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Game of Buns: KFC, McDonald's and Burger King in a Twitter war

Devika Singh     November 1, 2017

Google may have fixed its burger emoji, after the famous debate on Twitter over the placement of cheese, but global fast food brands McDonald's, KFC and Burger King are not done with the discussion yet. Or maybe it's too good a chance to miss.

Two days ago, when Thomas Baekdal, whose verified Twitter account describes him as an 'author, professional writer, magazine publisher and media analyst', posted a tweet drawing attention to the different placements of cheese in the Apple and Google burger emojis, it spun off a discussion on the social networking site. Google CEO Sundar Pichai, too, jumped in to the conversation and quipped that the company would drop everything else and address the issue. The Indian-origin CEO, true to his word, got the error in the emoji corrected. Pichai's tweet was an instant success and has been retweeted 17,000 times so far.

The fast food chains decided to cash in on this opportunity and put out tweets claiming that their respective burgers are the best, which once again resulted in a friendly banter on Twitter.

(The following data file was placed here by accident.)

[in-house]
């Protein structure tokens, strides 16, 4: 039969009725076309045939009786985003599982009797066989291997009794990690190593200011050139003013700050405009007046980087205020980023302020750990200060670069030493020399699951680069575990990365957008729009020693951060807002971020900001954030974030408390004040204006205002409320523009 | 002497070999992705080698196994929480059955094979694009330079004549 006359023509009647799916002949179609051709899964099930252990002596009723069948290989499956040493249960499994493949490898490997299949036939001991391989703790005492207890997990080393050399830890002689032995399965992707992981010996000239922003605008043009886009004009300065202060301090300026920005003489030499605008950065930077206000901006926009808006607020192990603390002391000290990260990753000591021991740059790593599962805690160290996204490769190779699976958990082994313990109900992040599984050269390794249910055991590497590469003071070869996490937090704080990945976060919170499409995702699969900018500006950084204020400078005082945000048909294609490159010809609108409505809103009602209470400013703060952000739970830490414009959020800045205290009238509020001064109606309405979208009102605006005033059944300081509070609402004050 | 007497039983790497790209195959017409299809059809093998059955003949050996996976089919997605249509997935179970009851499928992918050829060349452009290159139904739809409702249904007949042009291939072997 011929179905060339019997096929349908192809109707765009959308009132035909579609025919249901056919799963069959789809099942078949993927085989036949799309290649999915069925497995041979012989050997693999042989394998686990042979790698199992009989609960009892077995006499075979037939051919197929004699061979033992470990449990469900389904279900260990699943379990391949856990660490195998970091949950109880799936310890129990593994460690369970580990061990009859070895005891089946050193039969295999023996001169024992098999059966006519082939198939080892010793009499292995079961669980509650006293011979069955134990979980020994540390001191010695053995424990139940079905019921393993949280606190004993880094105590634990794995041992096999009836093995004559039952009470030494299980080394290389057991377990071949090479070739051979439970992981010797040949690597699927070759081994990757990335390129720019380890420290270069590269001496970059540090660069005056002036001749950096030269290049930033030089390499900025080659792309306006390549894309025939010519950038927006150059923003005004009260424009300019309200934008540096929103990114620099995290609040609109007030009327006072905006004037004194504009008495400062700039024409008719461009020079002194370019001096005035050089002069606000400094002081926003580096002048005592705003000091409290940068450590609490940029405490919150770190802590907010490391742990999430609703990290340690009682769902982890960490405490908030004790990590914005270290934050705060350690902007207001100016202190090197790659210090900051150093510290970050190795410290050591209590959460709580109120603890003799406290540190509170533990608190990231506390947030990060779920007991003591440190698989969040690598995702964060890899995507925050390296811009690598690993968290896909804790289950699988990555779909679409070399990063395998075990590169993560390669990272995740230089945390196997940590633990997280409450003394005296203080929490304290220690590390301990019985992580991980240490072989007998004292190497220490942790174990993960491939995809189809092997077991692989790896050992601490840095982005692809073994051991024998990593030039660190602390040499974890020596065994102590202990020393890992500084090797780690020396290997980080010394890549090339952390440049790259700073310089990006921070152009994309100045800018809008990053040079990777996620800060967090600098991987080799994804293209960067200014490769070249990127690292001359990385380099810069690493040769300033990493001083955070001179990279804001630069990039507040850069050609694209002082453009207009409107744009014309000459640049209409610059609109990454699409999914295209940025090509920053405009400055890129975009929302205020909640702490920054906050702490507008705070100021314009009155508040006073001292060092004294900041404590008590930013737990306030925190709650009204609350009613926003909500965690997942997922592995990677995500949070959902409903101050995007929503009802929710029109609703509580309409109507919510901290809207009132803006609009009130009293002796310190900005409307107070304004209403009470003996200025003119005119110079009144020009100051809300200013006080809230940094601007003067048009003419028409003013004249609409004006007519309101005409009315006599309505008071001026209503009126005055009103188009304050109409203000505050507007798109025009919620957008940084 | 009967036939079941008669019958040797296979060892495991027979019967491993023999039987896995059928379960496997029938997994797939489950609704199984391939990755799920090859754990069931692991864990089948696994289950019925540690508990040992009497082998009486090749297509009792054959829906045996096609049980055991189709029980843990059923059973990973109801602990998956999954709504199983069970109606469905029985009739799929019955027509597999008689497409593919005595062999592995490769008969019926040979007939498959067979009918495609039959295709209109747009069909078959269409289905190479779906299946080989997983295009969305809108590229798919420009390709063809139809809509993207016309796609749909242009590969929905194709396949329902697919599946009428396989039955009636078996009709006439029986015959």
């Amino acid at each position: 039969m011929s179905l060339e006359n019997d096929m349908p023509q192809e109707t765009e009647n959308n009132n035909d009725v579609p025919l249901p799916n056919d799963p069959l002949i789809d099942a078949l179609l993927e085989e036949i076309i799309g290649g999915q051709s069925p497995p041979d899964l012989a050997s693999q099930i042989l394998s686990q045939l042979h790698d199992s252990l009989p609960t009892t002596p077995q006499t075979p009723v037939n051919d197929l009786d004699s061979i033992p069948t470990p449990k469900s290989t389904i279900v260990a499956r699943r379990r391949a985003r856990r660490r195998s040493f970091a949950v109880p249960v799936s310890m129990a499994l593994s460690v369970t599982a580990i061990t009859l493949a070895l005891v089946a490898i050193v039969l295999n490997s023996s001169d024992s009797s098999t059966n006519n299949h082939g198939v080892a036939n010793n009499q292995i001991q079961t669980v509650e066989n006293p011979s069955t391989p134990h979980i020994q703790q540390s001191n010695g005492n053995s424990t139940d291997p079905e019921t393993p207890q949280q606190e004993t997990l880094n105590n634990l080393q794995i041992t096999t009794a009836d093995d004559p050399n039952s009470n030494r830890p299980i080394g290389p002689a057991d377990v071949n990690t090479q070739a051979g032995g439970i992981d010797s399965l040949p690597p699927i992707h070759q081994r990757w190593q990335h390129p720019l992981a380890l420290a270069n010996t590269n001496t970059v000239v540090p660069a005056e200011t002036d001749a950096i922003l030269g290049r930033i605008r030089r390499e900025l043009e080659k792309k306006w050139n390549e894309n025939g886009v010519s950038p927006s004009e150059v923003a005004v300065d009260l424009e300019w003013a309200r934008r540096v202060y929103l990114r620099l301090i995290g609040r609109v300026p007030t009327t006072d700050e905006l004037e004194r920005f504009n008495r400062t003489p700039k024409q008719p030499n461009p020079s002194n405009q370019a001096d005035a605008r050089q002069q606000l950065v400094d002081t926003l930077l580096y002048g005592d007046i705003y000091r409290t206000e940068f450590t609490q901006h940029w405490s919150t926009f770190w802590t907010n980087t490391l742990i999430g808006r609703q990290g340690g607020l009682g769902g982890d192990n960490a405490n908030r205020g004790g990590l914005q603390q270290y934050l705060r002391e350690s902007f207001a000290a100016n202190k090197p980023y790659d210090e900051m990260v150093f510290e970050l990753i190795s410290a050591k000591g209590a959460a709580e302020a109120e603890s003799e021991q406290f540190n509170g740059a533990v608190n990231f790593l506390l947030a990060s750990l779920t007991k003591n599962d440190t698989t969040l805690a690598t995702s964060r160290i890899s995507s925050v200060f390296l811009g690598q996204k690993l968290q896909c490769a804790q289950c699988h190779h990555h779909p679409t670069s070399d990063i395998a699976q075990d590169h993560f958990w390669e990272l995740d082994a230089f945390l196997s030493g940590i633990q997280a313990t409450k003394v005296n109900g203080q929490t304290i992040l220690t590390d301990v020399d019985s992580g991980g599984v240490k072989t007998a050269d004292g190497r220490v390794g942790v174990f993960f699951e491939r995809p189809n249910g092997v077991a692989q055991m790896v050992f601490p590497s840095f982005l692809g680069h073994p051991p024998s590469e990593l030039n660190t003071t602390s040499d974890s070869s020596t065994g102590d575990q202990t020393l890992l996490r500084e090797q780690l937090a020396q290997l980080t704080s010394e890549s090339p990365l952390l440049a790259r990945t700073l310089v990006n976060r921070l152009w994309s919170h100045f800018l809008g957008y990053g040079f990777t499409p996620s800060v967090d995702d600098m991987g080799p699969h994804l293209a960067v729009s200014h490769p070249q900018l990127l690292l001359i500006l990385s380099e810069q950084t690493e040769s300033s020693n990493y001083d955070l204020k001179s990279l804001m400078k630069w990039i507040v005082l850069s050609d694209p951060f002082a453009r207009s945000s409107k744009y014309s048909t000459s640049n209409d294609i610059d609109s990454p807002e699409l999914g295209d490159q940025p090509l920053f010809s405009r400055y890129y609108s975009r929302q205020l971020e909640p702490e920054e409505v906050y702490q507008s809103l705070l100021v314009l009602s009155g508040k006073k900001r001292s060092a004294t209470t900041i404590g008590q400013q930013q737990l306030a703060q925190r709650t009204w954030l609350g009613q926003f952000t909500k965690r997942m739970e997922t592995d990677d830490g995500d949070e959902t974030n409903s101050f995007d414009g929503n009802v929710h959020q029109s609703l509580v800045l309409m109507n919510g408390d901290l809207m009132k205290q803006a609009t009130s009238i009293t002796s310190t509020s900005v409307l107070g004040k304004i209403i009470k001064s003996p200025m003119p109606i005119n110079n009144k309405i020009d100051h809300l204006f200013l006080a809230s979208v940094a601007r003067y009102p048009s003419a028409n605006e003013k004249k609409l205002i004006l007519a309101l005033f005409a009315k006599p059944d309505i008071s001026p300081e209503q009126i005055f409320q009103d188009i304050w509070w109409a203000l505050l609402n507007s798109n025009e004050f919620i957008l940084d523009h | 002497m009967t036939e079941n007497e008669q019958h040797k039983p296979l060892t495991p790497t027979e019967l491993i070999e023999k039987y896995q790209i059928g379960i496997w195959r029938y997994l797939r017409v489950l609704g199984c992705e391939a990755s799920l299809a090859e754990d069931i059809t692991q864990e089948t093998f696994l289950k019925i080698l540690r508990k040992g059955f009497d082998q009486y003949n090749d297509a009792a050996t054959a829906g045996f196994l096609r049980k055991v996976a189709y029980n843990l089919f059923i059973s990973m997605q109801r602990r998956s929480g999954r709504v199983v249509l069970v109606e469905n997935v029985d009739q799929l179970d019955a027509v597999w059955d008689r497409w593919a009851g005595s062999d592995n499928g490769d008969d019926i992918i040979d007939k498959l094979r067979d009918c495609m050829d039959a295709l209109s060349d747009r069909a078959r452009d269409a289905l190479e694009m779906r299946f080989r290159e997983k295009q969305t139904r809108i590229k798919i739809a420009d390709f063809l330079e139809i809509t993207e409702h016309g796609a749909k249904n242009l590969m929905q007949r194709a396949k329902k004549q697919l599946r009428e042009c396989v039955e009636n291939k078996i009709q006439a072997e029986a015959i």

First one to join the party was KFC India claiming that "when the chicken is finger-licking good, it doesn't matter where the cheese is". McDonald's, meanwhile, tweeted that the placement of cheese doesn't matter as long as it is a McDonald's burger.

Further, KFC India leveraged the opportunity to promote its 'all-chicken, no-bun burger', and then a burger war ensued.

Soon, Burger King crashed the party.

As brands from unrelated industries tried to milk the opportunity, the Twitter banter turned dreary, and soon followers lost interest. It takes just minutes for 'interesting' to turn 'annoying' on social media. According to a report by Sprout Social, a Chicago-based social media management software company, the most annoying activity by a brand on social media is posting too many promotions (57.7 per cent), while 38.4 per cent found the use of slang and jargon as most annoying. The report is based on data from 257,000 public social media profiles.

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